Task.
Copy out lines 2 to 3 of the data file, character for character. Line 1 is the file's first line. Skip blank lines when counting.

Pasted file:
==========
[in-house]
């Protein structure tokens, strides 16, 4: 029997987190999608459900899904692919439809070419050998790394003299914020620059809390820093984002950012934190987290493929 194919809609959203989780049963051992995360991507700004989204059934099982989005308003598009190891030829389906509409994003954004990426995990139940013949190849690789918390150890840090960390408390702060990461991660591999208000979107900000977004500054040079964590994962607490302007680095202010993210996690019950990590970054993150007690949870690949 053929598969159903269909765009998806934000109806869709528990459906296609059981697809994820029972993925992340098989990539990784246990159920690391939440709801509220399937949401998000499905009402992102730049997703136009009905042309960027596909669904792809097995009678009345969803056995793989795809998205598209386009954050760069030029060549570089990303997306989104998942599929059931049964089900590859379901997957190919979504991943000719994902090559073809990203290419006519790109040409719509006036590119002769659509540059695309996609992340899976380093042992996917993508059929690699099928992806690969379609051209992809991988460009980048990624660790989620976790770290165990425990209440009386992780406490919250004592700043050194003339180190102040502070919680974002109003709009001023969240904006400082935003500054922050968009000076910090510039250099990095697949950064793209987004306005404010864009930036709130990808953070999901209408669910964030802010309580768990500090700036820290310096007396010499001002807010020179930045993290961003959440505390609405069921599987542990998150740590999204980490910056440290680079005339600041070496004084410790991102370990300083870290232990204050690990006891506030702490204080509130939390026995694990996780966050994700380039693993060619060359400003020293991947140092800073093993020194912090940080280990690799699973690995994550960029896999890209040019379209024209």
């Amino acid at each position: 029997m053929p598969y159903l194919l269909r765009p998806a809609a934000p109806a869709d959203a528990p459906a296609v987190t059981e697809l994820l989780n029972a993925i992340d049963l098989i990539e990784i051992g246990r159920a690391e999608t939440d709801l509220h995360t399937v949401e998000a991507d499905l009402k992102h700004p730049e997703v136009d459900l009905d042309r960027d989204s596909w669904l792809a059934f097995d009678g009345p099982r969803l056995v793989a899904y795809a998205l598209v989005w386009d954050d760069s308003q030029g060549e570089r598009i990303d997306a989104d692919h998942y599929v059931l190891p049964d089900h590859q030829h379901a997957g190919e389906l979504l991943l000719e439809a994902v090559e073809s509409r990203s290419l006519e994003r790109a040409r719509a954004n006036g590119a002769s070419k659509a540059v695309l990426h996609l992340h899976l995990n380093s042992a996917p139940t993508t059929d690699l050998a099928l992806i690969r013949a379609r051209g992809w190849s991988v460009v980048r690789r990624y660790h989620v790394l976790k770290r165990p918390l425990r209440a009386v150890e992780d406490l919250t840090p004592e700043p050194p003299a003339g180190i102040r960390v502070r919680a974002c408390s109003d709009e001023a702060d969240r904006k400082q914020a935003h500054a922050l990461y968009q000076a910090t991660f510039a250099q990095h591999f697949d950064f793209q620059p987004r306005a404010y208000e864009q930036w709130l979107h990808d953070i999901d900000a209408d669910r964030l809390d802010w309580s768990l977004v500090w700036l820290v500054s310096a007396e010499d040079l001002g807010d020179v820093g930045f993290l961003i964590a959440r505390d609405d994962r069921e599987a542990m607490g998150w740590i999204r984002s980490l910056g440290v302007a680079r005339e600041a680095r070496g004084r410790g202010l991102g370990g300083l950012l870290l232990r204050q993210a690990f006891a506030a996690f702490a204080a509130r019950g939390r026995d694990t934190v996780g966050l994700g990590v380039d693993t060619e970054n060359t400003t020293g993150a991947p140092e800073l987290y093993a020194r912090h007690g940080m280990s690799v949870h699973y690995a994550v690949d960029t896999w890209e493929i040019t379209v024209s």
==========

């Protein structure tokens, strides 16, 4: 029997987190999608459900899904692919439809070419050998790394003299914020620059809390820093984002950012934190987290493929 194919809609959203989780049963051992995360991507700004989204059934099982989005308003598009190891030829389906509409994003954004990426995990139940013949190849690789918390150890840090960390408390702060990461991660591999208000979107900000977004500054040079964590994962607490302007680095202010993210996690019950990590970054993150007690949870690949 053929598969159903269909765009998806934000109806869709528990459906296609059981697809994820029972993925992340098989990539990784246990159920690391939440709801509220399937949401998000499905009402992102730049997703136009009905042309960027596909669904792809097995009678009345969803056995793989795809998205598209386009954050760069030029060549570089990303997306989104998942599929059931049964089900590859379901997957190919979504991943000719994902090559073809990203290419006519790109040409719509006036590119002769659509540059695309996609992340899976380093042992996917993508059929690699099928992806690969379609051209992809991988460009980048990624660790989620976790770290165990425990209440009386992780406490919250004592700043050194003339180190102040502070919680974002109003709009001023969240904006400082935003500054922050968009000076910090510039250099990095697949950064793209987004306005404010864009930036709130990808953070999901209408669910964030802010309580768990500090700036820290310096007396010499001002807010020179930045993290961003959440505390609405069921599987542990998150740590999204980490910056440290680079005339600041070496004084410790991102370990300083870290232990204050690990006891506030702490204080509130939390026995694990996780966050994700380039693993060619060359400003020293991947140092800073093993020194912090940080280990690799699973690995994550960029896999890209040019379209024209």
């Amino acid at each position: 029997m053929p598969y159903l194919l269909r765009p998806a809609a934000p109806a869709d959203a528990p459906a296609v987190t059981e697809l994820l989780n029972a993925i992340d049963l098989i990539e990784i051992g246990r159920a690391e999608t939440d709801l509220h995360t399937v949401e998000a991507d499905l009402k992102h700004p730049e997703v136009d459900l009905d042309r960027d989204s596909w669904l792809a059934f097995d009678g009345p099982r969803l056995v793989a899904y795809a998205l598209v989005w386009d954050d760069s308003q030029g060549e570089r598009i990303d997306a989104d692919h998942y599929v059931l190891p049964d089900h590859q030829h379901a997957g190919e389906l979504l991943l000719e439809a994902v090559e073809s509409r990203s290419l006519e994003r790109a040409r719509a954004n006036g590119a002769s070419k659509a540059v695309l990426h996609l992340h899976l995990n380093s042992a996917p139940t993508t059929d690699l050998a099928l992806i690969r013949a379609r051209g992809w190849s991988v460009v980048r690789r990624y660790h989620v790394l976790k770290r165990p918390l425990r209440a009386v150890e992780d406490l919250t840090p004592e700043p050194p003299a003339g180190i102040r960390v502070r919680a974002c408390s109003d709009e001023a702060d969240r904006k400082q914020a935003h500054a922050l990461y968009q000076a910090t991660f510039a250099q990095h591999f697949d950064f793209q620059p987004r306005a404010y208000e864009q930036w709130l979107h990808d953070i999901d900000a209408d669910r964030l809390d802010w309580s768990l977004v500090w700036l820290v500054s310096a007396e010499d040079l001002g807010d020179v820093g930045f993290l961003i964590a959440r505390d609405d994962r069921e599987a542990m607490g998150w740590i999204r984002s980490l910056g440290v302007a680079r005339e600041a680095r070496g004084r410790g202010l991102g370990g300083l950012l870290l232990r204050q993210a690990f006891a506030a996690f702490a204080a509130r019950g939390r026995d694990t934190v996780g966050l994700g990590v380039d693993t060619e970054n060359t400003t020293g993150a991947p140092e800073l987290y093993a020194r912090h007690g940080m280990s690799v949870h699973y690995a994550v690949d960029t896999w890209e493929i040019t379209v024209s």